Because, you see, our lives are about God. God gives us breath, first to receive, then to exhale in praise. God surrounds us with wonders, glorious gifts of sense and sound, some of them with saving power. Yet it’s possible to ignore all of this. The Evildoers go their own way, indifferent to God’s holy purposes. And the Stupid Dolts – well, maybe I shouldn’t dismiss them so quickly. Ten years ago on my honeymoon, my wife and I went to the Canadian Rockies. It was too much beauty to take in. By the fifth day or so, I remember distinctly saying, “Ho hum, another 10,000 foot high mountain. No big deal.” Any sense of wonder was shut down; that was my sin.

    So Psalm 92 is our Song for the Sabbath Day. Sabbath is the time we take to shrug off our neglect, to open our hearts to God’s holy extravagance. It’s the time we take to move ourselves out of the supposed center of the universe and to let God rule gently and firmly, especially over those situations that we cannot control.

    That points us to the last stanza of the psalm. I love the three verbs: flourish, grow, planted. The well-balanced life is compared to three trees.

  • The righteous flourish like a palm tree. Ever see the lushness of a tropical palm? They are so full of life they have to be trimmed so they can flourish even more.
  • The righteous grow like the cedars of Lebanon. These cedars were the legendary trees of antiquity. They grew tall and straight, were reported to have medicinal powers, and were cut for the great temple of Solomon.
  • Then there is the tree laden with fruit, described as still productive in its old age. Old age in the time of this Psalm, by the way, was somewhere after fifty. If you were fifty, you were old – but you could still be productive, still green, still full of sap, and still pointing to the Lord, the source of all life.
    So this Psalm pushes us to ask ourselves what it will take to flourish, to grow, to stay planted and to remain productive. These are the Sabbath tasks, the Sabbatical tasks. The poet of Psalm 92 believes that Sabbath rest  makes room for us to flourish and be fruitful.

     Now you’re not going to hear that from the Evildoers or the Dullards, especially in our culture.  We live in driven times, with 24-7 accessibility and demand. How many times have you heard it? I called you on your cell phone, why didn’t you answer?

    Or the retired person will say, “I am busier now than when I was working.” Well, what is that about? If it is about flourishing, growing, staying planted and productive -- good for you. That is the blessing of God!

    But should we fall into the obsessions and addictions of our culture, we need the word that God speaks in the Ten Commandments: “Observe the Sabbath and keep it holy . . . Remember you were slaves in Egypt, and God brought you out of there.” That is why we rest from labor – to show that we belong to God, and not to our labor. It is proof of our freedom from slavery.

    This is especially important if we enjoy our work. Some of us have that blessing; I love the work that I do, and I love the people that I work around. Most days, I can’t wait to get to it. Most nights, I have a hard time shutting down. It’s a blessing to love your work. But God invites us to take Sabbath, so that we can realign our loves. We take the time to love God more than our work.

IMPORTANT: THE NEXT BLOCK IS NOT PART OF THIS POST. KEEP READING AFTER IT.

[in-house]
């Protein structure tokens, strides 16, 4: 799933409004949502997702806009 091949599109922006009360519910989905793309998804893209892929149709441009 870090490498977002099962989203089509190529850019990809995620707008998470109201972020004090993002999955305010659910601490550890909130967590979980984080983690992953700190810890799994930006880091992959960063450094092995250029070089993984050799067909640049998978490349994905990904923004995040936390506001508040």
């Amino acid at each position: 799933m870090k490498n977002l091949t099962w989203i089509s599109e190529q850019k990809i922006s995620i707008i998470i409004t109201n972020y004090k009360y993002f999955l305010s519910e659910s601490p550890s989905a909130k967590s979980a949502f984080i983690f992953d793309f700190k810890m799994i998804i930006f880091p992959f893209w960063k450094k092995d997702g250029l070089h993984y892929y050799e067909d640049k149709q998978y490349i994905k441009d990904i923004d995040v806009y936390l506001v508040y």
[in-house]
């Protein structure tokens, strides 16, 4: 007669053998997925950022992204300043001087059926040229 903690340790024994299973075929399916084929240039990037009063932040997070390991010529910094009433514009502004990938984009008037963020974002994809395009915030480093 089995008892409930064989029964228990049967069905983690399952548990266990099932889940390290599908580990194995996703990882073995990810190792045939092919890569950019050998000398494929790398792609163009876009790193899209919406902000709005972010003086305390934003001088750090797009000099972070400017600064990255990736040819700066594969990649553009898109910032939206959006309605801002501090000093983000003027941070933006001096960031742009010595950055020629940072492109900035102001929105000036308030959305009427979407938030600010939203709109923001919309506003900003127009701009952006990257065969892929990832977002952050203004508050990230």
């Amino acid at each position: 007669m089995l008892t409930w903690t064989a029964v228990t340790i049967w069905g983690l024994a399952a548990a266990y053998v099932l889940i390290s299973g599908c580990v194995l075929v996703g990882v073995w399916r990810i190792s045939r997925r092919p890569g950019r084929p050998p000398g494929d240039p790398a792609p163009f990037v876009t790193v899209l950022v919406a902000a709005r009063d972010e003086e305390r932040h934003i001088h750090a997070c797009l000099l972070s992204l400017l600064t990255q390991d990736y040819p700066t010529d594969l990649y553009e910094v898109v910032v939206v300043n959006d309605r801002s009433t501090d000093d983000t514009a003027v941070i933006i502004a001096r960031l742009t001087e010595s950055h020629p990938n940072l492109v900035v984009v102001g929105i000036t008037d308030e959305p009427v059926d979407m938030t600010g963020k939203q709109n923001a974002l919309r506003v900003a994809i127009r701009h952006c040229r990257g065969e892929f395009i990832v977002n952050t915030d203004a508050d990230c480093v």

The truth of the matter is, as good as our work can be, it can wear us out. I remember the week, some fifteen months ago. It was a good week, it was a long week, it was the week that I first considered taking this sabbatical. In the middle of the week, I was called upon to do the funeral for a three-year-old boy who fell out of a high-rise window in Scranton. The family’s church did not have a pastor, so I was called. The father of the child was serving a prison term, and would be accompanied by well-armed guards.

    He arrived late, due to highway construction. When he hobbled down the church aisle in leg-irons, he waved to his family and friends with a big smile. Then it hit him where he was, and what we were doing, and he fell apart. It was a tough day, for him, for everybody. I had the privilege of leading them through it, and then I went home to stare at the walls for a while. But I didn’t have long, because the next day was Maundy Thursday and I needed to write that sermon and a few others after it. The really hard work was doing it with a smile. Sometimes hard work just goes with the territory.

    All of us know this. Everybody has demands in the work that they do. To stay focused, to keep going, to still believe there is a sun in the sky, we need to keep the Sabbath. The Sabbath is time, time that is full of spaciousness. As John Calvin once wrote, Sabbath is time to rest from our work so that God can work in us. Or in the words of Psalm 92, “To stay green and full of sap.”

    Isn’t that what we want? To get through life alive! For our souls to be free to sing! To know deep in our bones that God is the Rock upon which we stand! To keep doing the work God gives us to do with energy, intelligence, imagination, and love!

    You see, God is concerned for our well-being. God gave us these lives and wants us to flourish. That’s why Sabbath was not given as an obligation, but as a gift. It is commanded of us because we forget how good God is, but it is always a gift --- a gift of time for us to rest from what consumes us, to receive the Spirit that God wants us to have.

    As I take some Sabbath time this summer, I invite you to do the same. What is it that is going to keep you green and full of sap? Or in the words of the Lilly Endowment that provides funding for this particular sabbatical, “What is it that makes your soul sing?” Aye, there is a worthy question. And I hope it nips your heels for the next three months until you are overflowing with the joy of God.

    May this day be for you such a time of blessed Sabbath that you wish to repeat it over and over. And may God make you to flourish, body and soul, in the time while we are apart. I love you and I will see you in September.

 (c) William G. Carter. All rights reserved.